While that is my proposal (one needs prior experience in order for memory to function), the issues can be stretched a bit... Imagine God or some super-scientist made a creature (Skippy) on Monday at noon full of ostensible memories of a past that Skippy had no part it. So, imagine Skippy recalls getting her Ph.D. at Brown, the rocky divorce and the happy re-marriage that followed, and yet Skippy did not do any of these things. While this might seem to be a case of memory without earlier experiences, I suspect we would classify these as only apparent or ostensible (or even false) memories and not cases of authentic memory.

Are humans capable of feeling extreme physical pleasure as intense as extreme

Are humans capable of feeling extreme physical pleasure as intense as extreme physical pain? If that is the case what ethical beliefs would we have to change if we wanted to maximize the occurrence of extreme physical pleasure in a way that accorded with a utilitarian hedonistic ethical system?

It might be worth starting with a qualifier: for many utilitarians, "pleasure" is too simple a notion to capture what they think we should maximize. "Happiness " might be better, and "well-being" better yet. But set that aside and suppose we can make do with the word "pleasure."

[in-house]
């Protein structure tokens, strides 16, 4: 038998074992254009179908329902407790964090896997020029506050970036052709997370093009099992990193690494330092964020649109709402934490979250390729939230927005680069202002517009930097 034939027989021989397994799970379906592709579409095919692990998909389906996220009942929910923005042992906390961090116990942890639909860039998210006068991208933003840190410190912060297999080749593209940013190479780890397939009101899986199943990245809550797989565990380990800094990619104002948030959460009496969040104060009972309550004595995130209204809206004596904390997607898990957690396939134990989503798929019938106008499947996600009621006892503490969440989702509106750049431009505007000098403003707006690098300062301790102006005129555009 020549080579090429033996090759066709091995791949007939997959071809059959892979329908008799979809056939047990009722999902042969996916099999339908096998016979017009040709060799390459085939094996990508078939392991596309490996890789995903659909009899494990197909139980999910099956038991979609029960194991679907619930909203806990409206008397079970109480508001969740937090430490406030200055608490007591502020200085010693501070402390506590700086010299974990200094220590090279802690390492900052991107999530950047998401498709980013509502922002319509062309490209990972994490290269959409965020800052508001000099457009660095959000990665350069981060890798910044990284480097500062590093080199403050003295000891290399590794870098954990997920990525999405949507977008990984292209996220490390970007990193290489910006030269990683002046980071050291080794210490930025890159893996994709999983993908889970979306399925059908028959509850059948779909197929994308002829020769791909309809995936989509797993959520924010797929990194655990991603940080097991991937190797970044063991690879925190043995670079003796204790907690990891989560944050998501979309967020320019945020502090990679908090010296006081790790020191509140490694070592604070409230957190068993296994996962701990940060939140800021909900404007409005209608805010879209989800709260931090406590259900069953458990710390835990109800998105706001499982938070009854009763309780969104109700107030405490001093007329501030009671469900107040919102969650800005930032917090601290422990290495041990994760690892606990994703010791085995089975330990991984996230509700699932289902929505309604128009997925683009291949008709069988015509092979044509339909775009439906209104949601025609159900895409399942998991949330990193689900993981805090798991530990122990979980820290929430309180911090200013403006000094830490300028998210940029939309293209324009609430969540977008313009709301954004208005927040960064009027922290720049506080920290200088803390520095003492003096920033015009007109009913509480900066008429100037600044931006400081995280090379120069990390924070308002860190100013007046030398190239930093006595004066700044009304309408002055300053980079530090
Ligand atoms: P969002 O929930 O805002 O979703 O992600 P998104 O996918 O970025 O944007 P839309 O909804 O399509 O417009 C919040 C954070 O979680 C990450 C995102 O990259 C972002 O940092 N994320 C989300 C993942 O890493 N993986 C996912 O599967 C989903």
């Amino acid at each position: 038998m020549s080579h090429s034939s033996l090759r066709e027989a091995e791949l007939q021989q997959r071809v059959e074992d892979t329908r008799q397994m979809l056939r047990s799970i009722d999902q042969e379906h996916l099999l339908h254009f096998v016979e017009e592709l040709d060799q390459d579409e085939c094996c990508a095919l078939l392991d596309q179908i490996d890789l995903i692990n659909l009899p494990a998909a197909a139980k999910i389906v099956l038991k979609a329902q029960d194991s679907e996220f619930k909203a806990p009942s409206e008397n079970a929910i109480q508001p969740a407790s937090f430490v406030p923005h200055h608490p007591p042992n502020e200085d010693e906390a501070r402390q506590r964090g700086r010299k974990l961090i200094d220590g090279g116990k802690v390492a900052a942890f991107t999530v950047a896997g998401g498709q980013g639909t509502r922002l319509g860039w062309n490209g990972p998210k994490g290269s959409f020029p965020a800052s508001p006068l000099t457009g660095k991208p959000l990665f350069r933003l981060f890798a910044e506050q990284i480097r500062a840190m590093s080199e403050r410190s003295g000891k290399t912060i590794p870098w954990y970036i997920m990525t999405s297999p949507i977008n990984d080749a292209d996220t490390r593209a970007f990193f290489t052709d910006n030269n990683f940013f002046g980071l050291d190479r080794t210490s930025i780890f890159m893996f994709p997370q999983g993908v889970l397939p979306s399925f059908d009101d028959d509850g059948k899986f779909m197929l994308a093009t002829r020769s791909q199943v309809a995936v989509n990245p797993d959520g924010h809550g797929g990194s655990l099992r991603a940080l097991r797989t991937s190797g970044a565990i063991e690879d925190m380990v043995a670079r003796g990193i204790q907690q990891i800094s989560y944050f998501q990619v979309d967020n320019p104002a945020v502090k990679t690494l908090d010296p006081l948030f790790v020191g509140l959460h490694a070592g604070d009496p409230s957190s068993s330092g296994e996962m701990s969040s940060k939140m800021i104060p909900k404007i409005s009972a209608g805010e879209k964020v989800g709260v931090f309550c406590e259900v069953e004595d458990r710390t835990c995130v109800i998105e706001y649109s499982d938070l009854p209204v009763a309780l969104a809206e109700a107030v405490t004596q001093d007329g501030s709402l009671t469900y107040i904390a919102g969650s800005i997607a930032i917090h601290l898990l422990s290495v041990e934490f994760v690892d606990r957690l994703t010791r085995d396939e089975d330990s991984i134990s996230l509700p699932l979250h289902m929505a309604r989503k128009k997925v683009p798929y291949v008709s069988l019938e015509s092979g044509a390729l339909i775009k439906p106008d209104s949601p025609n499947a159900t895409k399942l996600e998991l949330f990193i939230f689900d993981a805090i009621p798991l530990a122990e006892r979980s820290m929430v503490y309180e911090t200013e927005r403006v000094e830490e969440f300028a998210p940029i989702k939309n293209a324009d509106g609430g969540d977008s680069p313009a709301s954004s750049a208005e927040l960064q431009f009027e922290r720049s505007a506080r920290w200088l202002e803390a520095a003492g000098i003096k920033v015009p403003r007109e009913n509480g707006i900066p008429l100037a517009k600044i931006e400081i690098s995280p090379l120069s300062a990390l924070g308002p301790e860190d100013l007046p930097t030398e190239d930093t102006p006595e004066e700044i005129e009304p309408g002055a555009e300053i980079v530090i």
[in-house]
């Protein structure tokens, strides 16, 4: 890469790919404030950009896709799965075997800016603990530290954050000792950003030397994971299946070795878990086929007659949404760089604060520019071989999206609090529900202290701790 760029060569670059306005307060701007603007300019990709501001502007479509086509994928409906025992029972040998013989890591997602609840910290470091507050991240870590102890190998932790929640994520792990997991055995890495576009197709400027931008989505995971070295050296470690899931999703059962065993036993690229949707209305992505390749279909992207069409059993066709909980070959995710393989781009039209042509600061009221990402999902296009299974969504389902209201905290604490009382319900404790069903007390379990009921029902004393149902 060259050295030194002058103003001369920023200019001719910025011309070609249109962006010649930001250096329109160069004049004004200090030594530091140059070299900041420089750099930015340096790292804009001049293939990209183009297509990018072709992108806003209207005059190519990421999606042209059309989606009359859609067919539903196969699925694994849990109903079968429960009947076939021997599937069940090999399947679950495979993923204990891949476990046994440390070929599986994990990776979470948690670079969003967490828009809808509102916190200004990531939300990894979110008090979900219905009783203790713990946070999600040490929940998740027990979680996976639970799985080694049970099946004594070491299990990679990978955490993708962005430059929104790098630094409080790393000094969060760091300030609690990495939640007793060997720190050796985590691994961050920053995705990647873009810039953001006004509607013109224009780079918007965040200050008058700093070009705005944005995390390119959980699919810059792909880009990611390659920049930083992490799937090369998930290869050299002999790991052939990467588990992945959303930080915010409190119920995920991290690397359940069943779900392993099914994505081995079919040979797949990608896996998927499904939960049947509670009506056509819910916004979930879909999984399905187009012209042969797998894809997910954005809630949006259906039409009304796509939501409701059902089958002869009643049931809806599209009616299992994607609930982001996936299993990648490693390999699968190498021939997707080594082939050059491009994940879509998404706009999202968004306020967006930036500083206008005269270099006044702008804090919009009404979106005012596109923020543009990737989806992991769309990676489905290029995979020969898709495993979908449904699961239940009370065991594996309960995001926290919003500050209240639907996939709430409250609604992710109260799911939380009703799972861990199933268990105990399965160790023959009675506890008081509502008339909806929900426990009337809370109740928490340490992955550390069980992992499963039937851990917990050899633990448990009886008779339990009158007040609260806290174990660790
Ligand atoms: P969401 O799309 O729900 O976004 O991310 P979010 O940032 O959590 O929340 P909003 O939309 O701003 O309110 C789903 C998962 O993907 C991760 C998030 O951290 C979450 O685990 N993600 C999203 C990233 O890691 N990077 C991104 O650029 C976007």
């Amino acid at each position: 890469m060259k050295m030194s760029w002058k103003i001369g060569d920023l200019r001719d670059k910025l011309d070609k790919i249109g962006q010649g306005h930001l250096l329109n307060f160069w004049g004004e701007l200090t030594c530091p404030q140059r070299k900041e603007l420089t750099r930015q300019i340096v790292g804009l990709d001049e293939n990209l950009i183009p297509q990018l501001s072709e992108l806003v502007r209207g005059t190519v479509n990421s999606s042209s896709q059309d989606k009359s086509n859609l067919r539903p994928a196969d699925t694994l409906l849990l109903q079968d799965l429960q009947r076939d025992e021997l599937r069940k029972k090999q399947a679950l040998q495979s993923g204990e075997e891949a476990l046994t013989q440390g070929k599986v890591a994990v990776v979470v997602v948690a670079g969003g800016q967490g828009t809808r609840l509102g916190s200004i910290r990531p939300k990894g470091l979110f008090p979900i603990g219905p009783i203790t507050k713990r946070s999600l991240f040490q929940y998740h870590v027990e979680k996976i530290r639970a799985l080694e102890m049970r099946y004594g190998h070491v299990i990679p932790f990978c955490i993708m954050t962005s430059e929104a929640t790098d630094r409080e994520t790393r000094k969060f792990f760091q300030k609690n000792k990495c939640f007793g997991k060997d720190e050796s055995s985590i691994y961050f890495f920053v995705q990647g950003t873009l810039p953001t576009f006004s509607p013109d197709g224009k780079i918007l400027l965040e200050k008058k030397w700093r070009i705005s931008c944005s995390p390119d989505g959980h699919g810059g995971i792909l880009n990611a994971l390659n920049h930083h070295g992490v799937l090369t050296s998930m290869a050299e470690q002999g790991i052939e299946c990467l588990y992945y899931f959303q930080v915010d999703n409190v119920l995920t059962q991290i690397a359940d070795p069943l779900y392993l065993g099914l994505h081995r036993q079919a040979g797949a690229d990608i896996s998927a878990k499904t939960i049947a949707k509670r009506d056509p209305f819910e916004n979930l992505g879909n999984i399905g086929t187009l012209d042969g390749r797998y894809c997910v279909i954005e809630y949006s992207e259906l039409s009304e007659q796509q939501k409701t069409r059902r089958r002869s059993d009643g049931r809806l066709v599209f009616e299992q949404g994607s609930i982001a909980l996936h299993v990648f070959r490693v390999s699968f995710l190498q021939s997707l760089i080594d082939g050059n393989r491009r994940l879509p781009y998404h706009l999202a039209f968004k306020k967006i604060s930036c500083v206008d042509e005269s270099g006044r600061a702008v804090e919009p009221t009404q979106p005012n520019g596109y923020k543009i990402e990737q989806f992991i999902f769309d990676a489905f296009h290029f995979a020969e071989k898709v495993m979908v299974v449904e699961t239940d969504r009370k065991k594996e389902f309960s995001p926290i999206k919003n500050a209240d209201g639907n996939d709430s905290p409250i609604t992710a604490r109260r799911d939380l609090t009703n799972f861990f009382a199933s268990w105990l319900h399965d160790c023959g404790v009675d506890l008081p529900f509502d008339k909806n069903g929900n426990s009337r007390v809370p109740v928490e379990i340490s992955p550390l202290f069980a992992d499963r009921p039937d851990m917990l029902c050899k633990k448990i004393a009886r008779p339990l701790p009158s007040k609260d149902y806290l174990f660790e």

On the first question – whether we can feel pleasure as intense as the pain we're capable of – it's hard to say. We're obviously capable of short bursts of intense pleasure, but whether they're as intense as some kinds of pain is hard to judge. More important, perhaps, even if the intensity of our greatest pleasures matches the intensity of our worst pains, pain seems able to go on for a lot longer; if we factor duration into the accounting, the answer seems to be no.

But suppose otherwise. Even if we're utilitarians, the goal is to maximize total pleasure; trying to maximize intense pleasure might not be the best way to do that. We might very well get far more bang for our buck by trying to alleviate suffering or by promoting more ordinary levels of well-being.

Is it at all a possibility for everyone in this world to see different colors

Is it at all a possibility for everyone in this world to see different colors but call them the same name? For example, if someone sees yellow, they call it yellow but another person sees the same color but to them it's green but since we've defined that it's yellow, they go along calling it yellow when really they see green.